Players Spend Offseason Hosting Camps For Children

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Raekwon McMillan didn't prepare a speech for the kids who showed up at his football camp at Liberty County High School in Hinesville, Georgia, on the next-to-last Saturday of June. He did, however, have more than six hours to think about what he would say as he drove from South Florida the night before the event because his flight out of Fort Lauderdale was canceled.

Even though he had joined other Dolphins players that Friday night in the South Florida Hope to Dream Sleepover at the Baptist Health Training Facility at Nova Southeastern University, McMillan was not missing his camp, nor was he canceling it or postponing it.

So he got in his car, drove all night, and made it to Hinesville at 4 in the morning.

When he delivered his message to players about not making excuses, McMillan had just provided a great example.

"I put on the camp for the kids and I think it was big for me to be there personally," McMillan said. "It would have been a different impact if I wasn't there. I just wanted to show the kids that it's a no-excuse type of mentality that I have. Even if my plane got canceled, I had to make it there."McMillan was among the baker's dozen Dolphins players who conducted or participated in football camps in June or July in places ranging from Detroit to Puerto Rico, with several other locations in between.

Those involved in camps included, in alphabetical order, Kiko Alonso (Puerto Rico), Stephone Anthony (North Carolina), Davon Godchaux (Louisiana), Frank Gore (Miami), Xavien Howard (Houston), Tony Lippett (Detroit), Robert Quinn (South Carolina), Eric Smith (Miami), Cordrea Tankersley (South Carolina), Vincent Taylor (San Antonio), Laremy Tunsil (Lake City, Florida), and Albert Wilson (Port St. Lucie).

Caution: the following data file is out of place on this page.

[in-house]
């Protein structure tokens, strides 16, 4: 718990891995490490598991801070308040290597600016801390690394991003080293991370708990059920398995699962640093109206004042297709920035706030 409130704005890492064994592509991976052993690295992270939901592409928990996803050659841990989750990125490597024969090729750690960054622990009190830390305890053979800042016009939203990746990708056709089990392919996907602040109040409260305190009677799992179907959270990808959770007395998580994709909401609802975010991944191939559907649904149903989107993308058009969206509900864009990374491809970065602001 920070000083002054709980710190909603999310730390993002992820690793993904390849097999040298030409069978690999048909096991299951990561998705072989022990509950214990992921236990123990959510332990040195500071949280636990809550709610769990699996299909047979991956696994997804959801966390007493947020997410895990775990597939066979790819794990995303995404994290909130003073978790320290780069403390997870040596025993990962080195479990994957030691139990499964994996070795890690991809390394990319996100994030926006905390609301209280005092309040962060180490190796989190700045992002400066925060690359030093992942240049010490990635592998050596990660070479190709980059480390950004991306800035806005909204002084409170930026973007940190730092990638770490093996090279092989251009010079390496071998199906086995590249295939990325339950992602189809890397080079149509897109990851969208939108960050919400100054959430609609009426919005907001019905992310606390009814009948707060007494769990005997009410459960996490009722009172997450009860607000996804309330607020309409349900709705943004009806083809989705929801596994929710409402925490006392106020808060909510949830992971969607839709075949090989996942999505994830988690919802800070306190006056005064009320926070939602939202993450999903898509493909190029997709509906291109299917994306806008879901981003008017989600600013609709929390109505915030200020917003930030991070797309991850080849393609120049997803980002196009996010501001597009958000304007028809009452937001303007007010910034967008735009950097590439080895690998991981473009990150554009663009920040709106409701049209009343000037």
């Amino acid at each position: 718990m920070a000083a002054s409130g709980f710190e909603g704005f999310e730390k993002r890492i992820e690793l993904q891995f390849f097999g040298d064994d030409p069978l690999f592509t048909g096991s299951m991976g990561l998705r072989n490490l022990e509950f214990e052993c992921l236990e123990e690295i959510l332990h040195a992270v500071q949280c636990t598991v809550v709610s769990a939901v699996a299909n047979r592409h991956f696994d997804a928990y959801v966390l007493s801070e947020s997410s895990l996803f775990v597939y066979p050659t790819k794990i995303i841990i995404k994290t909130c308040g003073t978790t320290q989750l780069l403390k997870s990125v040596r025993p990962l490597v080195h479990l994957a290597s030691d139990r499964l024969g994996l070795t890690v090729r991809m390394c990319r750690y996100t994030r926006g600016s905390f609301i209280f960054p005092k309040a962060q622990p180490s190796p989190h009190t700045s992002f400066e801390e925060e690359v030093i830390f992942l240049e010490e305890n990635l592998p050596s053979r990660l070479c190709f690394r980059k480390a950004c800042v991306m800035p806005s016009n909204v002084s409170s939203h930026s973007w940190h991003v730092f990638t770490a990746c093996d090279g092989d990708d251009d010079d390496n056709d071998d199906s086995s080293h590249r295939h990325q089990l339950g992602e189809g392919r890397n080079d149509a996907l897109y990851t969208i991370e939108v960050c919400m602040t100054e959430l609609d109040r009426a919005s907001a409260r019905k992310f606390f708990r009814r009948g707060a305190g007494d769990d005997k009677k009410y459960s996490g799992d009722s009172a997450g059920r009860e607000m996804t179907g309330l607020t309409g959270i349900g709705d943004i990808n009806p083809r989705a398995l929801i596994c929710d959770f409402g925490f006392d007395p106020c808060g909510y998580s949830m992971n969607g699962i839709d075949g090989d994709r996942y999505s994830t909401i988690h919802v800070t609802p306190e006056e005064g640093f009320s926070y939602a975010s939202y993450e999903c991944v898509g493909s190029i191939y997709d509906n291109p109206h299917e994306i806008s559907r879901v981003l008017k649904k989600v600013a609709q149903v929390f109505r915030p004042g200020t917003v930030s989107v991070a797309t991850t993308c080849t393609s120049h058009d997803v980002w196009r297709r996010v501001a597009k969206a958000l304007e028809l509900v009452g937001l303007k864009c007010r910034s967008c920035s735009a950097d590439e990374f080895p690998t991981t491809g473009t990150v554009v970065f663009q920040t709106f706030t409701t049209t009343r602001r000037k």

The common theme among the players was giving back to the community where they grew up and show the kids that dreams can come true if you work hard enough.

"Growing up, I never really had a camp to go to where I was from," McMillan said. "Any camp that I went to was either four hours away in Atlanta or somewhere in Florida. We didn't have the opportunity to showcase our talent in home, where I'm from. It was a big thing for me to come back and to give back. I could have done it anywhere else. I could have done it down here in Florida. Could have done up in Columbus at Ohio State, but I decided to go back home."

It also was important for the players to be there and give the kids a chance to interact with an NFL player.

"The first NFL player I ever saw was in the locker room," Wilson said after his camp. "So for them to be so young, and to see people like me and my teammates come out here, definitely gives them a dream, and shows them that (anything is) possible."

"The thing my coaches always stressed to me was giving of yourself and your time," Godchaux told the Acadania Advocate after his camp at Plaquemine High in Louisiana. "Anybody can write a check. To be back and to be able to give back to the place where I grew up means everything."

There was an additional bonus for Howard when he conducted his camp at Wheatley High in Houston on June 30, the participation of his younger brother, Keith Collins, an incoming senior at Wheatley who stars in football and basketball.